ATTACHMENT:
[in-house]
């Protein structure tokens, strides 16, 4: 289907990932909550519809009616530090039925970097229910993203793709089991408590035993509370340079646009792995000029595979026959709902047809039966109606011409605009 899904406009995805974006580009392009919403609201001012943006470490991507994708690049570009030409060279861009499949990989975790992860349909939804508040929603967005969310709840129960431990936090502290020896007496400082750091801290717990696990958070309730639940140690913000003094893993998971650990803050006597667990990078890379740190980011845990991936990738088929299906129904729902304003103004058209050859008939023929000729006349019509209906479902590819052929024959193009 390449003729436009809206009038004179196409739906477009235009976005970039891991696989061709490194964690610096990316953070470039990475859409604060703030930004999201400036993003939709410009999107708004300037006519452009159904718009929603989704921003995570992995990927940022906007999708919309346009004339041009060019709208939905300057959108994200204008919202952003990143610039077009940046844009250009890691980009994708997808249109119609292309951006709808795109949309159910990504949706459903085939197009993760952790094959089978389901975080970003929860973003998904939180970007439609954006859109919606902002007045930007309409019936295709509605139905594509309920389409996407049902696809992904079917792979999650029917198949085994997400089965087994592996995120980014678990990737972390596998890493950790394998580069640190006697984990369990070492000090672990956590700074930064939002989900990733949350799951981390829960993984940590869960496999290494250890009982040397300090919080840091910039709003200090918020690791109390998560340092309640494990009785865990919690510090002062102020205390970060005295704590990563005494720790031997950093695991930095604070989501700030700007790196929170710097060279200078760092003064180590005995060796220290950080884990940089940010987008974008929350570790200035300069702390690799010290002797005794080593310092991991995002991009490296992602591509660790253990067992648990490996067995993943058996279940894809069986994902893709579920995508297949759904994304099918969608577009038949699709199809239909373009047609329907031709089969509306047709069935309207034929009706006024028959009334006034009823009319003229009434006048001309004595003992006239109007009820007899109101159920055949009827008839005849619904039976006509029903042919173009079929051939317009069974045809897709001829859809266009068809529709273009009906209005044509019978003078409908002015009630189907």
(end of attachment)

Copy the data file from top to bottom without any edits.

[in-house]
């Protein structure tokens, strides 16, 4: 289907990932909550519809009616530090039925970097229910993203793709089991408590035993509370340079646009792995000029595979026959709902047809039966109606011409605009 899904406009995805974006580009392009919403609201001012943006470490991507994708690049570009030409060279861009499949990989975790992860349909939804508040929603967005969310709840129960431990936090502290020896007496400082750091801290717990696990958070309730639940140690913000003094893993998971650990803050006597667990990078890379740190980011845990991936990738088929299906129904729902304003103004058209050859008939023929000729006349019509209906479902590819052929024959193009 390449003729436009809206009038004179196409739906477009235009976005970039891991696989061709490194964690610096990316953070470039990475859409604060703030930004999201400036993003939709410009999107708004300037006519452009159904718009929603989704921003995570992995990927940022906007999708919309346009004339041009060019709208939905300057959108994200204008919202952003990143610039077009940046844009250009890691980009994708997808249109119609292309951006709808795109949309159910990504949706459903085939197009993760952790094959089978389901975080970003929860973003998904939180970007439609954006859109919606902002007045930007309409019936295709509605139905594509309920389409996407049902696809992904079917792979999650029917198949085994997400089965087994592996995120980014678990990737972390596998890493950790394998580069640190006697984990369990070492000090672990956590700074930064939002989900990733949350799951981390829960993984940590869960496999290494250890009982040397300090919080840091910039709003200090918020690791109390998560340092309640494990009785865990919690510090002062102020205390970060005295704590990563005494720790031997950093695991930095604070989501700030700007790196929170710097060279200078760092003064180590005995060796220290950080884990940089940010987008974008929350570790200035300069702390690799010290002797005794080593310092991991995002991009490296992602591509660790253990067992648990490996067995993943058996279940894809069986994902893709579920995508297949759904994304099918969608577009038949699709199809239909373009047609329907031709089969509306047709069935309207034929009706006024028959009334006034009823009319003229009434006048001309004595003992006239109007009820007899109101159920055949009827008839005849619904039976006509029903042919173009079929051939317009069974045809897709001829859809266009068809529709273009009906209005044509019978003078409908002015009630189907």